Signs and Symptoms of Heat Stroke

During the summer, especially when temperatures are sizzling, boaters need to be aware of their risk for heat exhaustion and heat stroke. Whether you are out for a pleasure ride, fishing with friends or working on a commercial vessel, you must take steps to stay cool and hydrated.

Heat stroke is a medical emergency. It can cause your body temperature to spike to 106 degrees Fahrenheit or higher in as little as 10 to 15 minutes, and if not treated properly, it can lead to permanent disability or death. Just last week, the U.S. Coast Guard medevaced a 25-year-old fisherman who was experiencing heat stroke-like symptoms, as discussed in Monday’s blog post.

In addition to an elevated body temperature, symptoms of heat stroke include:

  • Throbbing headache and muscle weakness or cramps
  • Dizziness and lightheadedness
  • Red, hot, dry skin and lack of sweat
  • Nausea and vomiting
  • Rapid heartbeat, which may be strong or weak
  • Rapid, shallow breathing
  • Confusion, disorientation or staggering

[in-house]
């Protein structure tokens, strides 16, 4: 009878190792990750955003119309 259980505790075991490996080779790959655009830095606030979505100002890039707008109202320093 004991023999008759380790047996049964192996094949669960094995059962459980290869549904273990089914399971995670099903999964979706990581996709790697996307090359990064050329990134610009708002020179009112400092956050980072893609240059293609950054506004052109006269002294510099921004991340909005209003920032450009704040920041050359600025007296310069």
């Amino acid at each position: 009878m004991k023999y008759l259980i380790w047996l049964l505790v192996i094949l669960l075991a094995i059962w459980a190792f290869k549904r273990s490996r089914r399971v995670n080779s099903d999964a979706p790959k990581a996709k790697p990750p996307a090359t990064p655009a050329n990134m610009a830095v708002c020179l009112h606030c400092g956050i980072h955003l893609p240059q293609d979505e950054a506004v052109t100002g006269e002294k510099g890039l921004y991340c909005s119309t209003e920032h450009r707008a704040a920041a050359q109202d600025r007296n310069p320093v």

• Seizures and unconsciousness

Heat exhaustion, which is less serious than heat stroke, often occurs when someone has been exposed to high temperatures for several days and has become dehydrated. For commercial fishermen and other seamen who are out on the water for days at a time, heat exhaustion is a real concern. Symptoms include:

  • Confusion, dizziness, fainting and fatigue
  • Dark-colored urine and profuse sweating
  • Headache, muscle cramps and nausea
  • Pale skin and rapid heartbeat

Maritime employers should take appropriate steps to protect workers from heat injury. If you or a loved one has suffered any type of serious injury while working in the maritime industry, visit our website to learn about your rights under the Jones Act and other maritime laws, and fill out the contact form for a free consultation with a Boston maritime attorney.

Latti & Anderson LLP – Boston maritime trial lawyers

One thought on “Signs and Symptoms of Heat Stroke”

  1. With temperatures reaching record highs across much of the country this summer, the dangers associated with heat-related illness are more prevalent than ever. It is important for people to allow their bodies to acclimate to these hot conditions-especially individuals like fishermen who are working in the sun all day. OSHA reports that nearly 80 percent of heat-related injuries occur within the injured worker’s first 4 days working outside in the heat.

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